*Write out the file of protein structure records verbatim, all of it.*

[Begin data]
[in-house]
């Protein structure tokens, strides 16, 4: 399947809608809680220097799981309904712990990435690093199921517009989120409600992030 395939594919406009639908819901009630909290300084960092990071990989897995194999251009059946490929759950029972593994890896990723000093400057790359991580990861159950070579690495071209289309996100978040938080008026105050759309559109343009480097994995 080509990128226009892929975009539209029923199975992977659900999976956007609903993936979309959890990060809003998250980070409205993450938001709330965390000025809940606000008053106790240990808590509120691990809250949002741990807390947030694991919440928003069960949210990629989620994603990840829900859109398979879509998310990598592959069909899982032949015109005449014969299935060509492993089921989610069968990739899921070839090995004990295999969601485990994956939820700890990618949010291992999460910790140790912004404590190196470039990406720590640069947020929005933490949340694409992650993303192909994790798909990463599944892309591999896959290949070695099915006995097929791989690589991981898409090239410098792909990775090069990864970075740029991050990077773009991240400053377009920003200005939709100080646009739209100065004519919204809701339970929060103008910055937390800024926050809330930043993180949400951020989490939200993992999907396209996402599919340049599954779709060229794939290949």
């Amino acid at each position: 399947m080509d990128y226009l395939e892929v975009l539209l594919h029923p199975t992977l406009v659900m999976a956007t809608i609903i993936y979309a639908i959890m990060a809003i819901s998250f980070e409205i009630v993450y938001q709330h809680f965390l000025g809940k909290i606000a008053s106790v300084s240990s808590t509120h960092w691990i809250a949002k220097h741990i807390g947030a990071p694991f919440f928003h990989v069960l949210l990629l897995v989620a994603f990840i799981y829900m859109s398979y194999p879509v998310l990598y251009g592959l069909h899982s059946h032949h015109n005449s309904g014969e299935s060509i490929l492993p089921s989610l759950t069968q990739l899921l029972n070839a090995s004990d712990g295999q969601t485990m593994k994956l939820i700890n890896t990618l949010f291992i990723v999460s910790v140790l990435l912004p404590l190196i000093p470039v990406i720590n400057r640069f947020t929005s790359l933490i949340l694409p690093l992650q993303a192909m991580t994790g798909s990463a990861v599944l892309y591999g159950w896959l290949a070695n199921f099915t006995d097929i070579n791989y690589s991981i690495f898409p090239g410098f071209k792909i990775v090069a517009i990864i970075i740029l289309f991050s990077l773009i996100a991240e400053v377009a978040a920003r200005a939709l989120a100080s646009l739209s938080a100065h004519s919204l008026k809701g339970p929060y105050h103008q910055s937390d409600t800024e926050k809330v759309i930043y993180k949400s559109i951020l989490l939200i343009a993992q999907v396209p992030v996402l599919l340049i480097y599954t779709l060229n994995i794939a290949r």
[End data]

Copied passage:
[in-house]
């Protein structure tokens, strides 16, 4: 399947809608809680220097799981309904712990990435690093199921517009989120409600992030 395939594919406009639908819901009630909290300084960092990071990989897995194999251009059946490929759950029972593994890896990723000093400057790359991580990861159950070579690495071209289309996100978040938080008026105050759309559109343009480097994995 080509990128226009892929975009539209029923199975992977659900999976956007609903993936979309959890990060809003998250980070409205993450938001709330965390000025809940606000008053106790240990808590509120691990809250949002741990807390947030694991919440928003069960949210990629989620994603990840829900859109398979879509998310990598592959069909899982032949015109005449014969299935060509492993089921989610069968990739899921070839090995004990295999969601485990994956939820700890990618949010291992999460910790140790912004404590190196470039990406720590640069947020929005933490949340694409992650993303192909994790798909990463599944892309591999896959290949070695099915006995097929791989690589991981898409090239410098792909990775090069990864970075740029991050990077773009991240400053377009920003200005939709100080646009739209100065004519919204809701339970929060103008910055937390800024926050809330930043993180949400951020989490939200993992999907396209996402599919340049599954779709060229794939290949």
């Amino acid at each position: 399947m080509d990128y226009l395939e892929v975009l539209l594919h029923p199975t992977l406009v659900m999976a956007t809608i609903i993936y979309a639908i959890m990060a809003i819901s998250f980070e409205i009630v993450y938001q709330h809680f965390l000025g809940k909290i606000a008053s106790v300084s240990s808590t509120h960092w691990i809250a949002k220097h741990i807390g947030a990071p694991f919440f928003h990989v069960l949210l990629l897995v989620a994603f990840i799981y829900m859109s398979y194999p879509v998310l990598y251009g592959l069909h899982s059946h032949h015109n005449s309904g014969e299935s060509i490929l492993p089921s989610l759950t069968q990739l899921l029972n070839a090995s004990d712990g295999q969601t485990m593994k994956l939820i700890n890896t990618l949010f291992i990723v999460s910790v140790l990435l912004p404590l190196i000093p470039v990406i720590n400057r640069f947020t929005s790359l933490i949340l694409p690093l992650q993303a192909m991580t994790g798909s990463a990861v599944l892309y591999g159950w896959l290949a070695n199921f099915t006995d097929i070579n791989y690589s991981i690495f898409p090239g410098f071209k792909i990775v090069a517009i990864i970075i740029l289309f991050s990077l773009i996100a991240e400053v377009a978040a920003r200005a939709l989120a100080s646009l739209s938080a100065h004519s919204l008026k809701g339970p929060y105050h103008q910055s937390d409600t800024e926050k809330v759309i930043y993180k949400s559109i951020l989490l939200i343009a993992q999907v396209p992030v996402l599919l340049i480097y599954t779709l060229n994995i794939a290949r």